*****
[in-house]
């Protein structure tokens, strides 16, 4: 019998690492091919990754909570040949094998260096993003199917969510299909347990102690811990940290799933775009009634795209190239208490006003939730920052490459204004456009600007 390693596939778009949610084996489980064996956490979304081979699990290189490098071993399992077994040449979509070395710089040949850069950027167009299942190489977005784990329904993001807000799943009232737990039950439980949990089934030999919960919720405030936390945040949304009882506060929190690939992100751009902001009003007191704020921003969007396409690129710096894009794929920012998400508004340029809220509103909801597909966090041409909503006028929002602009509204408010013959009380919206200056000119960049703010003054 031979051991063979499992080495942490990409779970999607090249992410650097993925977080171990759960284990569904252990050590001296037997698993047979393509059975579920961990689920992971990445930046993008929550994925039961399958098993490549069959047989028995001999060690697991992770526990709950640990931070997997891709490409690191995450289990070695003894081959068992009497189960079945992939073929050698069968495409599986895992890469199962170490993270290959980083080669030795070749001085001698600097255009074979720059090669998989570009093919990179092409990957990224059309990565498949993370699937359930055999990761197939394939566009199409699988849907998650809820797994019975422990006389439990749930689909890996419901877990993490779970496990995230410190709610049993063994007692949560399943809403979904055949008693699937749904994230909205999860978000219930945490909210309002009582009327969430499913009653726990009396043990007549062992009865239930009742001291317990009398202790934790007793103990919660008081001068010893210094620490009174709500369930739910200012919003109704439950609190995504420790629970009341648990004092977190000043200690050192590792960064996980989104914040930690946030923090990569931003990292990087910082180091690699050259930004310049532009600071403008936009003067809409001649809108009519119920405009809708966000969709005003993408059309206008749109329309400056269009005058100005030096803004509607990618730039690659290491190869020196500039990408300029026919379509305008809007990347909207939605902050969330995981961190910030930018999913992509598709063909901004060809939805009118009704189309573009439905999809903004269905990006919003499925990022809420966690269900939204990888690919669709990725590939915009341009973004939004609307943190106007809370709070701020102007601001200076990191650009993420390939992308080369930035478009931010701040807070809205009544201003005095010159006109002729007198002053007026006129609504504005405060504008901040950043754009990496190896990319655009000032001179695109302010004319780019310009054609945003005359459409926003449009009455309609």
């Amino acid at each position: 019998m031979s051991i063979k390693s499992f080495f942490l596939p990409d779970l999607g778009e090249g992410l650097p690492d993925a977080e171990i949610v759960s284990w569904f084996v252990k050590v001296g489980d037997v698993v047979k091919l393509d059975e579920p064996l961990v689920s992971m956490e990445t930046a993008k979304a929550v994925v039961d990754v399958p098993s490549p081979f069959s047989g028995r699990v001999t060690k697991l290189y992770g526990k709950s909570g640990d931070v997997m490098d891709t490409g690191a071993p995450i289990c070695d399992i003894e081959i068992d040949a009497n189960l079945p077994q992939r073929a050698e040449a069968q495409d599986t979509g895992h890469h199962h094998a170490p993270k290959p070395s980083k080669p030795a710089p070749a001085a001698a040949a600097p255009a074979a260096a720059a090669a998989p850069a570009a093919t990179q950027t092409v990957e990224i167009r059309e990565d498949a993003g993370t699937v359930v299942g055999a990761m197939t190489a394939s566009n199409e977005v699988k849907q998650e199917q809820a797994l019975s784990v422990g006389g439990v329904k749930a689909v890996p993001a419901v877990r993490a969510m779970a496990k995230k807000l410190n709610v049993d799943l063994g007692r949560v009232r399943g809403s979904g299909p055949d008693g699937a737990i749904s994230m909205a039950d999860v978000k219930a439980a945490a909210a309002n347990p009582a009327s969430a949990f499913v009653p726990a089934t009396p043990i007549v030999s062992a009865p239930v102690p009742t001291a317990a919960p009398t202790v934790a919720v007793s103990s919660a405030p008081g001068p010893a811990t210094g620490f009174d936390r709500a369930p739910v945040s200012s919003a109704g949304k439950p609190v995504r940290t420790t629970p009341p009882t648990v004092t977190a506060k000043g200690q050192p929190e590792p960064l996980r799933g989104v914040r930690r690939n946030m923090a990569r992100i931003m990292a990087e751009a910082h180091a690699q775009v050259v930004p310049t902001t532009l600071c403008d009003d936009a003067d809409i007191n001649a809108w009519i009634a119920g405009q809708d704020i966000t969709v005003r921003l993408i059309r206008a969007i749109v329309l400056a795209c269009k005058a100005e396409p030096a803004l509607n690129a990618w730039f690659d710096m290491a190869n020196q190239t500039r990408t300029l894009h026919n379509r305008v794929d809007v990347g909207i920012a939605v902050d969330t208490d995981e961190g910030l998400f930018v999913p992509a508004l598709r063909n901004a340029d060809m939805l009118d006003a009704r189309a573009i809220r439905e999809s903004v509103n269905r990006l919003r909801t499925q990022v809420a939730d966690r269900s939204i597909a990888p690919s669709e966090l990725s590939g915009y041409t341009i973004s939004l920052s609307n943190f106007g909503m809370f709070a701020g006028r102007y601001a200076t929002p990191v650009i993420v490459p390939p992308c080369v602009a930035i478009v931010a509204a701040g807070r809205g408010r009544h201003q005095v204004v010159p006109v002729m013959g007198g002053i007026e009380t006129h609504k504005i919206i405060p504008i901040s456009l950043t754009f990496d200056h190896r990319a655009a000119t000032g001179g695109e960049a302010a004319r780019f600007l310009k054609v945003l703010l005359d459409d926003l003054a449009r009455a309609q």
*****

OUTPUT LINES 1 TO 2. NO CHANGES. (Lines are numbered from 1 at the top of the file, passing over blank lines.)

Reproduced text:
[in-house]
């Protein structure tokens, strides 16, 4: 019998690492091919990754909570040949094998260096993003199917969510299909347990102690811990940290799933775009009634795209190239208490006003939730920052490459204004456009600007 390693596939778009949610084996489980064996956490979304081979699990290189490098071993399992077994040449979509070395710089040949850069950027167009299942190489977005784990329904993001807000799943009232737990039950439980949990089934030999919960919720405030936390945040949304009882506060929190690939992100751009902001009003007191704020921003969007396409690129710096894009794929920012998400508004340029809220509103909801597909966090041409909503006028929002602009509204408010013959009380919206200056000119960049703010003054 031979051991063979499992080495942490990409779970999607090249992410650097993925977080171990759960284990569904252990050590001296037997698993047979393509059975579920961990689920992971990445930046993008929550994925039961399958098993490549069959047989028995001999060690697991992770526990709950640990931070997997891709490409690191995450289990070695003894081959068992009497189960079945992939073929050698069968495409599986895992890469199962170490993270290959980083080669030795070749001085001698600097255009074979720059090669998989570009093919990179092409990957990224059309990565498949993370699937359930055999990761197939394939566009199409699988849907998650809820797994019975422990006389439990749930689909890996419901877990993490779970496990995230410190709610049993063994007692949560399943809403979904055949008693699937749904994230909205999860978000219930945490909210309002009582009327969430499913009653726990009396043990007549062992009865239930009742001291317990009398202790934790007793103990919660008081001068010893210094620490009174709500369930739910200012919003109704439950609190995504420790629970009341648990004092977190000043200690050192590792960064996980989104914040930690946030923090990569931003990292990087910082180091690699050259930004310049532009600071403008936009003067809409001649809108009519119920405009809708966000969709005003993408059309206008749109329309400056269009005058100005030096803004509607990618730039690659290491190869020196500039990408300029026919379509305008809007990347909207939605902050969330995981961190910030930018999913992509598709063909901004060809939805009118009704189309573009439905999809903004269905990006919003499925990022809420966690269900939204990888690919669709990725590939915009341009973004939004609307943190106007809370709070701020102007601001200076990191650009993420390939992308080369930035478009931010701040807070809205009544201003005095010159006109002729007198002053007026006129609504504005405060504008901040950043754009990496190896990319655009000032001179695109302010004319780019310009054609945003005359459409926003449009009455309609």